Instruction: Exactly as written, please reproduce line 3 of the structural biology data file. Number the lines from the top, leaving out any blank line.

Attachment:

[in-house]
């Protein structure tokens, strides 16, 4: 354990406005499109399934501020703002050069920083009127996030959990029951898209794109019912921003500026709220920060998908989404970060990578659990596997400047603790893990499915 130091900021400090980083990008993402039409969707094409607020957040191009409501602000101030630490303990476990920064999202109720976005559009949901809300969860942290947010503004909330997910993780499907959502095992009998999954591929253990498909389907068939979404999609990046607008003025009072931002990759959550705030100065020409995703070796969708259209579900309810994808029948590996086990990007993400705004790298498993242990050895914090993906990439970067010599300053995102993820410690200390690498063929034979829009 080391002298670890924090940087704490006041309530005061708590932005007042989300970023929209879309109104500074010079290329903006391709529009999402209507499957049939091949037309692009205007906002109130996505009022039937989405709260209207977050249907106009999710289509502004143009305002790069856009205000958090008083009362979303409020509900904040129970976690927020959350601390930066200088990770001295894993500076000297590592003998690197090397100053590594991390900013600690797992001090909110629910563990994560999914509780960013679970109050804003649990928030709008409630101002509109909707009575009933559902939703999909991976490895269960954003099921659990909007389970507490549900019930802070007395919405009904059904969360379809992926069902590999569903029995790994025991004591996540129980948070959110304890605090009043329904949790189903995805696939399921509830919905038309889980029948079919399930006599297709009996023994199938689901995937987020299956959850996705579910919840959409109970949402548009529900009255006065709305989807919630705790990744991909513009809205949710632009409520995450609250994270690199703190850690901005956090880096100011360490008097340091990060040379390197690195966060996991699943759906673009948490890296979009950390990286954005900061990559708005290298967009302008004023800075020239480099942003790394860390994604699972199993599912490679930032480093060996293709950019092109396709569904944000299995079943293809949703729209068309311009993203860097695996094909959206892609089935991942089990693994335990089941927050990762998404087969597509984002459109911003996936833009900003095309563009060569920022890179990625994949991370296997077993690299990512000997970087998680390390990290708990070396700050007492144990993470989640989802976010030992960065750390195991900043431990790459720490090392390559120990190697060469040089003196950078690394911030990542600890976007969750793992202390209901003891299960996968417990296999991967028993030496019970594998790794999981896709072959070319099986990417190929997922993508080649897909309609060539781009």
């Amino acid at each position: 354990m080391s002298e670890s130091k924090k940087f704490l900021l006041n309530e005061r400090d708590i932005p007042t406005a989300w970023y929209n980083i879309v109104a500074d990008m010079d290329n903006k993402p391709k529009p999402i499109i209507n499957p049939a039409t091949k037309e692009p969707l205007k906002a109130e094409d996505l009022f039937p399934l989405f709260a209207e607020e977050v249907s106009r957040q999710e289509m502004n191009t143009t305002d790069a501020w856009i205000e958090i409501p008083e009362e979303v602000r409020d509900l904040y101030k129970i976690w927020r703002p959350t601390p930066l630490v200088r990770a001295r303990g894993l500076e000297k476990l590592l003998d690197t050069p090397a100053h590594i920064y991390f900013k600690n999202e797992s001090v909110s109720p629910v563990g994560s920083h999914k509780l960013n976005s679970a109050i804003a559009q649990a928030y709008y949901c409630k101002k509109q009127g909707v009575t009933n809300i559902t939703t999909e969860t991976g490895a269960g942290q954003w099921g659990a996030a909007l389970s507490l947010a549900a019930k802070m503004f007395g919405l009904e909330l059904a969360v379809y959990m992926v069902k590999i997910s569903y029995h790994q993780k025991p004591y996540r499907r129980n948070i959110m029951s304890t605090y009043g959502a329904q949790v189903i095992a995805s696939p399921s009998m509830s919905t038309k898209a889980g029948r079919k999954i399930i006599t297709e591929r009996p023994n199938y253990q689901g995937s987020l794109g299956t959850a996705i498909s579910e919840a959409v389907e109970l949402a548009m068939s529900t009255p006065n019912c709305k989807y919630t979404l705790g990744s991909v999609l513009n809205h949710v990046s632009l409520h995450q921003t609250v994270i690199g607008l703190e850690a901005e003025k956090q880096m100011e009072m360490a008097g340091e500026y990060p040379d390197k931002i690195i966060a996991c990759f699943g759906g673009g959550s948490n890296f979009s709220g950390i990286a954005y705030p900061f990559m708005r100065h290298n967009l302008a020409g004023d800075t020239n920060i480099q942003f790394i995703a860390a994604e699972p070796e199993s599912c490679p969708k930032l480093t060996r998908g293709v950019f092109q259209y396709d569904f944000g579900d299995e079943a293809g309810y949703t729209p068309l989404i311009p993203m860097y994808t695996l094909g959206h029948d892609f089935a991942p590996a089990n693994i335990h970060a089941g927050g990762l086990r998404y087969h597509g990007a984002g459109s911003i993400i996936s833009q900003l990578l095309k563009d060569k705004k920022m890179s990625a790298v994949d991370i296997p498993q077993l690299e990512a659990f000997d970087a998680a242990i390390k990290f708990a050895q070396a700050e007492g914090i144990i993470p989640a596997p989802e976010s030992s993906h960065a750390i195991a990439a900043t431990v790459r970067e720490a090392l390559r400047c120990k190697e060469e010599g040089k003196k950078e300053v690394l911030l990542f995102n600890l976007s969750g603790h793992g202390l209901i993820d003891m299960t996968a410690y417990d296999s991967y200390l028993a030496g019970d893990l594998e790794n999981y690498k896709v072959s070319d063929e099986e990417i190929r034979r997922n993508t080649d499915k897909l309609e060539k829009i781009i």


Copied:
């Amino acid at each position: 354990m080391s002298e670890s130091k924090k940087f704490l900021l006041n309530e005061r400090d708590i932005p007042t406005a989300w970023y929209n980083i879309v109104a500074d990008m010079d290329n903006k993402p391709k529009p999402i499109i209507n499957p049939a039409t091949k037309e692009p969707l205007k906002a109130e094409d996505l009022f039937p399934l989405f709260a209207e607020e977050v249907s106009r957040q999710e289509m502004n191009t143009t305002d790069a501020w856009i205000e958090i409501p008083e009362e979303v602000r409020d509900l904040y101030k129970i976690w927020r703002p959350t601390p930066l630490v200088r990770a001295r303990g894993l500076e000297k476990l590592l003998d690197t050069p090397a100053h590594i920064y991390f900013k600690n999202e797992s001090v909110s109720p629910v563990g994560s920083h999914k509780l960013n976005s679970a109050i804003a559009q649990a928030y709008y949901c409630k101002k509109q009127g909707v009575t009933n809300i559902t939703t999909e969860t991976g490895a269960g942290q954003w099921g659990a996030a909007l389970s507490l947010a549900a019930k802070m503004f007395g919405l009904e909330l059904a969360v379809y959990m992926v069902k590999i997910s569903y029995h790994q993780k025991p004591y996540r499907r129980n948070i959110m029951s304890t605090y009043g959502a329904q949790v189903i095992a995805s696939p399921s009998m509830s919905t038309k898209a889980g029948r079919k999954i399930i006599t297709e591929r009996p023994n199938y253990q689901g995937s987020l794109g299956t959850a996705i498909s579910e919840a959409v389907e109970l949402a548009m068939s529900t009255p006065n019912c709305k989807y919630t979404l705790g990744s991909v999609l513009n809205h949710v990046s632009l409520h995450q921003t609250v994270i690199g607008l703190e850690a901005e003025k956090q880096m100011e009072m360490a008097g340091e500026y990060p040379d390197k931002i690195i966060a996991c990759f699943g759906g673009g959550s948490n890296f979009s709220g950390i990286a954005y705030p900061f990559m708005r100065h290298n967009l302008a020409g004023d800075t020239n920060i480099q942003f790394i995703a860390a994604e699972p070796e199993s599912c490679p969708k930032l480093t060996r998908g293709v950019f092109q259209y396709d569904f944000g579900d299995e079943a293809g309810y949703t729209p068309l989404i311009p993203m860097y994808t695996l094909g959206h029948d892609f089935a991942p590996a089990n693994i335990h970060a089941g927050g990762l086990r998404y087969h597509g990007a984002g459109s911003i993400i996936s833009q900003l990578l095309k563009d060569k705004k920022m890179s990625a790298v994949d991370i296997p498993q077993l690299e990512a659990f000997d970087a998680a242990i390390k990290f708990a050895q070396a700050e007492g914090i144990i993470p989640a596997p989802e976010s030992s993906h960065a750390i195991a990439a900043t431990v790459r970067e720490a090392l390559r400047c120990k190697e060469e010599g040089k003196k950078e300053v690394l911030l990542f995102n600890l976007s969750g603790h793992g202390l209901i993820d003891m299960t996968a410690y417990d296999s991967y200390l028993a030496g019970d893990l594998e790794n999981y690498k896709v072959s070319d063929e099986e990417i190929r034979r997922n993508t080649d499915k897909l309609e060539k829009i781009i």